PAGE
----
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How much of his clutch play is a direct result of his ridiculous serve though? It's much easier for him to save match points by firing bombs on the serve compared to someone like Nishikori who doesn't have a big serve or large margins on his strokes.
I have to agree. If you serve out of a tree of course more likely than not you'll win the point, even be it it's saving a BP. I also see Raonic 1st serve saving BPs in similar fashion (and really paints the lines). Going down further in height. Others won't get the same luxury. Thus why Federer's serve is so impressive, not nearly as tall as Isner comes at good moments when he needs and add in his volleys. But I suppose you could say Isner is clutch on the reliability of his serve when he needs to. Karlovic not nearly as clutch loses a lot of TBs.
I doubt it's exactly "easy" for anyone to bomb second serves North of 115 in pressure situations, even Isner, but he goes for it. It's also more than just the serve, which is why I said qualitatively because ymmv, but I think anyone who's seen a few Isner TB's could attest to his inexplicable ability to start returning better, sustaining points a bit more, or coming up with some ridiculous gets at net in tight situations.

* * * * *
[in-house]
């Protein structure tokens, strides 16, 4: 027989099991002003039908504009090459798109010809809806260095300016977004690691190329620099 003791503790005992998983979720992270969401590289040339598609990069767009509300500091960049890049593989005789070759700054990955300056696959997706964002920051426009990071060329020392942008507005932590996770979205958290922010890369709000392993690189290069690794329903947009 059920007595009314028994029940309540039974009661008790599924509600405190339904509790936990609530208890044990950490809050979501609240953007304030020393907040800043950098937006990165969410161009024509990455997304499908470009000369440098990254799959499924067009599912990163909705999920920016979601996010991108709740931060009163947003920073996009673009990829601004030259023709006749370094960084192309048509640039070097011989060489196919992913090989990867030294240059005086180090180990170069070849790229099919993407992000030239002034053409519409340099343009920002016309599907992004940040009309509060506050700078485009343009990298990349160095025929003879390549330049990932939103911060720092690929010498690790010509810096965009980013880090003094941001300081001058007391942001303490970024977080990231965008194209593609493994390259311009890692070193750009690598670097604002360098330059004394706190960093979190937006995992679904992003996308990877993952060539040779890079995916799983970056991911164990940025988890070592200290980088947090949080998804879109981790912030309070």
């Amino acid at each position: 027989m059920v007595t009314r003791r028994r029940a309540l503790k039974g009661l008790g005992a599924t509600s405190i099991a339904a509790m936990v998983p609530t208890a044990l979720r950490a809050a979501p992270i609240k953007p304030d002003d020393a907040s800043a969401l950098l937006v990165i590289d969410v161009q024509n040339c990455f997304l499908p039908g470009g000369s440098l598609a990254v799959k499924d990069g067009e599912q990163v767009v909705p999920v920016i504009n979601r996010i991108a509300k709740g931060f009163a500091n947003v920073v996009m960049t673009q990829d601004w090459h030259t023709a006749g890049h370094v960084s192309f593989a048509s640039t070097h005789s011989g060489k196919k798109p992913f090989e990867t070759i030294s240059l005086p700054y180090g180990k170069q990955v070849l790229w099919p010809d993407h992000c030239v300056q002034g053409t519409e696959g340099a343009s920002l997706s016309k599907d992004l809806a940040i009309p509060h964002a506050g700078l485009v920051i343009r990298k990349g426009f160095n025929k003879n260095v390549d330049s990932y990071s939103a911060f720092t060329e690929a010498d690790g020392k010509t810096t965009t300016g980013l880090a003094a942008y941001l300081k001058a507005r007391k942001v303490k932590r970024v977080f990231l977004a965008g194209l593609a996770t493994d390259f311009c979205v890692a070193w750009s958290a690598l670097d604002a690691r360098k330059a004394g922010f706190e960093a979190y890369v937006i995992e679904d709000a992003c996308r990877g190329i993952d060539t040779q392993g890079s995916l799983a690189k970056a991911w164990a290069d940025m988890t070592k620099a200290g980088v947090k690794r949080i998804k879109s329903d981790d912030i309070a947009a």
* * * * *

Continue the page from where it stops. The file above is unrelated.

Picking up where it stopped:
But anyway, are we supposed to penalize him for having a weapon as a serve? It's not like he or Raonic can pull through TB's with that alone. If Kei is better off the ground, and he is, then it should balance out. They aren't exactly the world's best returners, but they can get it done, which is not necessarily true for every guy with the "luxury" of a big serve.
 

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I doubt it's exactly "easy" for anyone to bomb second serves North of 115 in pressure situations, even Isner, but he goes for it. It's also more than just the serve, which is why I said qualitatively because ymmv, but I think anyone who's seen a few Isner TB's could attest to his inexplicable ability to start returning better, sustaining points a bit more, or coming up with some ridiculous gets at net in tight situations.

But anyway, are we supposed to penalize him for having a weapon as a serve? It's not like he or Raonic can pull through TB's with that alone. If Kei is better off the ground, and he is, then it should balance out. They aren't exactly the world's best returners, but they can get it done, which is not necessarily true for every guy with the "luxury" of a big serve.
Ok good pt there. They make it look easy, that's for sure. I think Isner's TB success has a lot to do with opponents getting nervous on their own serves. Knowing how he can get free pts, the opponent feels a lot of pressure if they don't get a first serve or make a random UE, so Isner thinks "I should swing freely if I get the chance on a second serve, charge the net etc". That's a good tactic and he really gave Johnson nightmares in that TB. But it is more 'lottery' for people trying to win points against big servers than 'normal' servers. So I sometimes won't be surprised if a good player, even a top 4 player loses to one of these big servers as luck plays a strong part. For a big server once they get ahead, it's easy for them to relax and swing more freely, the opponent knows he has to keep holding serve. On the other hand the big server can't get complacent when ahead, and a few good returns could flip the switch. Different sorts of pressures.